Zoological Society of London
|Founder(s)||Sir Stamford Raffles, Marquess of Lansdowne, Lord Auckland, Sir Humphry Davy, Robert Peel, Joseph Sabine, Nicholas Aylward Vigors and others|
|Focus||London Zoo and Whipsnade Zoo, carries out scientific research in the Institute of Zoology, and is actively involved in field conservation projects worldwide|
|Mission||To promote and achieve the worldwide conservation of animals and their habitats|
The Zoological Society of London (sometimes known by the abbreviation ZSL) is a charity devoted to the worldwide conservation of animals and their habitats. It was founded in London in April 1826 by Sir Stamford Raffles, the Marquess of Lansdowne, Lord Auckland, Sir Humphry Davy, Robert Peel, Joseph Sabine, Nicholas Aylward Vigors along with various other nobility, clergy, and naturalists. Raffles was also the first chairman and president but died shortly afterwards in July 1826. He was succeeded by the Marquess of Lansdowne who supervised the building of the first animal houses, a parcel of land in Regent's Park having already been obtained from the Crown at the inaugural meeting. It received a Royal Charter from George IV on 27 March 1829.
ZSL's conservation work 
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For over 180 years ZSL has played an essential role in wildlife science and conservation by convening experts to address challenging issues. This includes hosting high-profile public meetings and symposia as well as national and international workshops.
ZSL works with governments, civil society and the private sector, both at home in the UK and around the globe, to conserve species and their habitats. It contributes to building conservation capacity and skills by running various educational programmes and workshops. Through the Institute of Zoology ZSL runs wildlife science and biology Masters and PhD programmes. The Society also supports young conservationists with awards such as the ZSL Conservation Expeditions programme.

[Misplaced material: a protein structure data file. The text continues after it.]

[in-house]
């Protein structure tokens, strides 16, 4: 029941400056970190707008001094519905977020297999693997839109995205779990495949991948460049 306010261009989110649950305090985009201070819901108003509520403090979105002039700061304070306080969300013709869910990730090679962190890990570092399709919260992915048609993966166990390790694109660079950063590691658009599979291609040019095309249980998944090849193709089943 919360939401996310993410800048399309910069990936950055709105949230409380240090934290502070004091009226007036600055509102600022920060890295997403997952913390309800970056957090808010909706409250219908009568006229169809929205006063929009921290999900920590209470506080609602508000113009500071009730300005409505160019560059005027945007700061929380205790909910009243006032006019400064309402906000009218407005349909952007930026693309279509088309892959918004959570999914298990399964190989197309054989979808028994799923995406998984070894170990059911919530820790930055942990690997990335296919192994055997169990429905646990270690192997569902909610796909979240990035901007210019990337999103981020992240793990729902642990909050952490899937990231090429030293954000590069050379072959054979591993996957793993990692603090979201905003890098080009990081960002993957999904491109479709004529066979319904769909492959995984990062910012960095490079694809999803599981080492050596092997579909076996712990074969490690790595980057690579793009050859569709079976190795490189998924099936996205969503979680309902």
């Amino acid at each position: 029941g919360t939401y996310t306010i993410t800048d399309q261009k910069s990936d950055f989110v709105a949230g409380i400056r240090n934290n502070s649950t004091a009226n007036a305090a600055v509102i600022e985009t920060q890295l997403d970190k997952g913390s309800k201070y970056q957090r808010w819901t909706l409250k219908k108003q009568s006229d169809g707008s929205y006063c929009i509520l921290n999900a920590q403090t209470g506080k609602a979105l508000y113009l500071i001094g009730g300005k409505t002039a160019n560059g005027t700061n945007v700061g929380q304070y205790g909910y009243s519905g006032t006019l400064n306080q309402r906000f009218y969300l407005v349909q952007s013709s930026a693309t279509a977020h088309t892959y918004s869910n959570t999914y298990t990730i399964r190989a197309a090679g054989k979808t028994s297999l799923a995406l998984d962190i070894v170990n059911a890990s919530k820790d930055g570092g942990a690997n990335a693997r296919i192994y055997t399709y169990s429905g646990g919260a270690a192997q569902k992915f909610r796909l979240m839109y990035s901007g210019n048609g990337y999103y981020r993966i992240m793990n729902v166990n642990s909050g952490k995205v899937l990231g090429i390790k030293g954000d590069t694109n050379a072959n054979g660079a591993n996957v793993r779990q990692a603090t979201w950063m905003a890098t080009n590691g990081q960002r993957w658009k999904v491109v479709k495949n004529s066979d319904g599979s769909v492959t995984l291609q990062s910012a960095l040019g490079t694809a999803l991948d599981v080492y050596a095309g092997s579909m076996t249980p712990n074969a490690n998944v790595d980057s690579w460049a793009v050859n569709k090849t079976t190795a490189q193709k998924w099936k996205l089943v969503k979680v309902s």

The Institute of Zoology 
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The Institute of Zoology is the scientific research division of the Zoological Society of London. It is a government-funded research institute, which specialises in scientific issues relevant to the conservation of species and their habitats. The five areas on which the Insititute of Zoology focuses its research are: evolutionary biology, genetics, ecology, reproductive biology and wildlife epidemiology. The Institute of Zoology was graded 4 in the 1997–2001 UK Research Assessment Exercise, and publishes reports annually. From the late 1980s the Institute of Zoology had been affiliated to the University of London. However in 2000 this was replaced with a partnership with the University of Cambridge.
The Zoological Society was formed by a number of leading scientists who felt that they needed an organisation. The Royal Society, "the dignified parent of all our scientific societies," was found to have an emphasis on the physical sciences and this led to the establishment of the Linnean Society in 1788, by Dr. (Sir in 1814) James Edward Smith, a young Norwich physician. Its aim was defined as " the cultivation of the science of Natural History in all its branches, and more especially of the Natural History of Great Britain and Ireland." It was however considered that since Linnaeus worked on botany, that the society had a greater focus on botany.